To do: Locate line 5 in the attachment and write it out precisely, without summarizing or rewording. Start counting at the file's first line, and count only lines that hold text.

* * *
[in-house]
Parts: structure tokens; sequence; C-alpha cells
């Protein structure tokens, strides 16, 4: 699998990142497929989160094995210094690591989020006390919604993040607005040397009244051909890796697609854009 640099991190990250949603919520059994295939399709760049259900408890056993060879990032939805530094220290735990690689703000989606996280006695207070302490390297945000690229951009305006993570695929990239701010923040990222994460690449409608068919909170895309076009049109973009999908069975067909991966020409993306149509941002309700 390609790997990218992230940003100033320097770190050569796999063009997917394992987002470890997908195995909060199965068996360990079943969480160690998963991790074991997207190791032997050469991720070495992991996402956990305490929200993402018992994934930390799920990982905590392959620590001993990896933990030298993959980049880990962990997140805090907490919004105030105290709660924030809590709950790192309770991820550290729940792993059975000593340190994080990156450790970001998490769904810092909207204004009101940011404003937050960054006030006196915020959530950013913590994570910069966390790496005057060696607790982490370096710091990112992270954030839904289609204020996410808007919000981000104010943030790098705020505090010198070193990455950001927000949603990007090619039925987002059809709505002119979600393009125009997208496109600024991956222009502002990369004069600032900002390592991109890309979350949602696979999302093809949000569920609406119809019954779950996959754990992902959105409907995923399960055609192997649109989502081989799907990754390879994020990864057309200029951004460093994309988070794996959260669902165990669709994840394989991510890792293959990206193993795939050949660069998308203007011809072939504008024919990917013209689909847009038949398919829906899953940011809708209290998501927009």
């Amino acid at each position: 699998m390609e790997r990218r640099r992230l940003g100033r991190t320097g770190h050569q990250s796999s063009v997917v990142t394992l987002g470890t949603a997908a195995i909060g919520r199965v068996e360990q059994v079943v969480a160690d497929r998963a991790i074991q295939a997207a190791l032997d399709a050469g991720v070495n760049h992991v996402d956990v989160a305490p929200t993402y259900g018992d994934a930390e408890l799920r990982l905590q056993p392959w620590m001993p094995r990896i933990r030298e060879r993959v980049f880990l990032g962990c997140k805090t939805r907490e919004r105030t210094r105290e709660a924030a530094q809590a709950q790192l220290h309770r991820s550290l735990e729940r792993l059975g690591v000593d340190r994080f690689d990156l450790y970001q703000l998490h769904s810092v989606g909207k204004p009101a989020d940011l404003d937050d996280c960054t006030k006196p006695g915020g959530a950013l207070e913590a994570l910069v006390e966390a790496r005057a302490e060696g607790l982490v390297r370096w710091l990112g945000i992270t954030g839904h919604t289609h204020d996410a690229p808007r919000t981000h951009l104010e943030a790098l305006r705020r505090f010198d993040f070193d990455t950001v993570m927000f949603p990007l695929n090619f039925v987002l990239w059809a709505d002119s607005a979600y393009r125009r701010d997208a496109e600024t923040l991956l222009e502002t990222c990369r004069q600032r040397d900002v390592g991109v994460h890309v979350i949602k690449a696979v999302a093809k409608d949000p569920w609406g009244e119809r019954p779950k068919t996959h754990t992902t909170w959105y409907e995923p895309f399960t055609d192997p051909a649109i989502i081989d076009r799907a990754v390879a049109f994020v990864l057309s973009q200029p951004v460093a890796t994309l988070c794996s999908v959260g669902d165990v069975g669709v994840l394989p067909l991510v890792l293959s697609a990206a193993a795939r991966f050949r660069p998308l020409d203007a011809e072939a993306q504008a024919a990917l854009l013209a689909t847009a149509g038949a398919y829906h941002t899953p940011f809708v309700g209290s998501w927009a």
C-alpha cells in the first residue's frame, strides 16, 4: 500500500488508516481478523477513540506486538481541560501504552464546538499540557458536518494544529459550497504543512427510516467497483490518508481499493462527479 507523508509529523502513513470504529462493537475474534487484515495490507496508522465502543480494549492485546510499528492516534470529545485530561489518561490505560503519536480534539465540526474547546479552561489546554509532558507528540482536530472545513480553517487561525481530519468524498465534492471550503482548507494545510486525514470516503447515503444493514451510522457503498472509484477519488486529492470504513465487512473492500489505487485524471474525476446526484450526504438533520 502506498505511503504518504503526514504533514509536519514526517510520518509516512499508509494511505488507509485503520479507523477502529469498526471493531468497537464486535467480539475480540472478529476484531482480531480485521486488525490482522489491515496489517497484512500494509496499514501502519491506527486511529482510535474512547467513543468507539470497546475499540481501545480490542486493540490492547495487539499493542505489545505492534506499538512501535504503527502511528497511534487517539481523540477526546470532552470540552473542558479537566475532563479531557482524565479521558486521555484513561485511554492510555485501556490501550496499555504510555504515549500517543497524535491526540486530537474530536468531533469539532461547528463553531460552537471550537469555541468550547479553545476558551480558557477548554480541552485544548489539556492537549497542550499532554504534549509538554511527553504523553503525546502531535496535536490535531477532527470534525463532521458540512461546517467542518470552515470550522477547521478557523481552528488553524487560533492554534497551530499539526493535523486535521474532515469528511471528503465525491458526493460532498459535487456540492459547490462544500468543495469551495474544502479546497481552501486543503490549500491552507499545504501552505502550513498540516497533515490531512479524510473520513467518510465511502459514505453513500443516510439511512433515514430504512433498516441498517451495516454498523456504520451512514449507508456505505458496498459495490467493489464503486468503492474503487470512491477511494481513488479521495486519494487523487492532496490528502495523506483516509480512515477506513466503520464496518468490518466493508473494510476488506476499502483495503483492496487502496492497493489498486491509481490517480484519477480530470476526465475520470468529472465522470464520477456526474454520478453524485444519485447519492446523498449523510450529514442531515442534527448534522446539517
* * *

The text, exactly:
C-alpha cells in the first residue's frame, strides 16, 4: 500500500488508516481478523477513540506486538481541560501504552464546538499540557458536518494544529459550497504543512427510516467497483490518508481499493462527479 507523508509529523502513513470504529462493537475474534487484515495490507496508522465502543480494549492485546510499528492516534470529545485530561489518561490505560503519536480534539465540526474547546479552561489546554509532558507528540482536530472545513480553517487561525481530519468524498465534492471550503482548507494545510486525514470516503447515503444493514451510522457503498472509484477519488486529492470504513465487512473492500489505487485524471474525476446526484450526504438533520 502506498505511503504518504503526514504533514509536519514526517510520518509516512499508509494511505488507509485503520479507523477502529469498526471493531468497537464486535467480539475480540472478529476484531482480531480485521486488525490482522489491515496489517497484512500494509496499514501502519491506527486511529482510535474512547467513543468507539470497546475499540481501545480490542486493540490492547495487539499493542505489545505492534506499538512501535504503527502511528497511534487517539481523540477526546470532552470540552473542558479537566475532563479531557482524565479521558486521555484513561485511554492510555485501556490501550496499555504510555504515549500517543497524535491526540486530537474530536468531533469539532461547528463553531460552537471550537469555541468550547479553545476558551480558557477548554480541552485544548489539556492537549497542550499532554504534549509538554511527553504523553503525546502531535496535536490535531477532527470534525463532521458540512461546517467542518470552515470550522477547521478557523481552528488553524487560533492554534497551530499539526493535523486535521474532515469528511471528503465525491458526493460532498459535487456540492459547490462544500468543495469551495474544502479546497481552501486543503490549500491552507499545504501552505502550513498540516497533515490531512479524510473520513467518510465511502459514505453513500443516510439511512433515514430504512433498516441498517451495516454498523456504520451512514449507508456505505458496498459495490467493489464503486468503492474503487470512491477511494481513488479521495486519494487523487492532496490528502495523506483516509480512515477506513466503520464496518468490518466493508473494510476488506476499502483495503483492496487502496492497493489498486491509481490517480484519477480530470476526465475520470468529472465522470464520477456526474454520478453524485444519485447519492446523498449523510450529514442531515442534527448534522446539517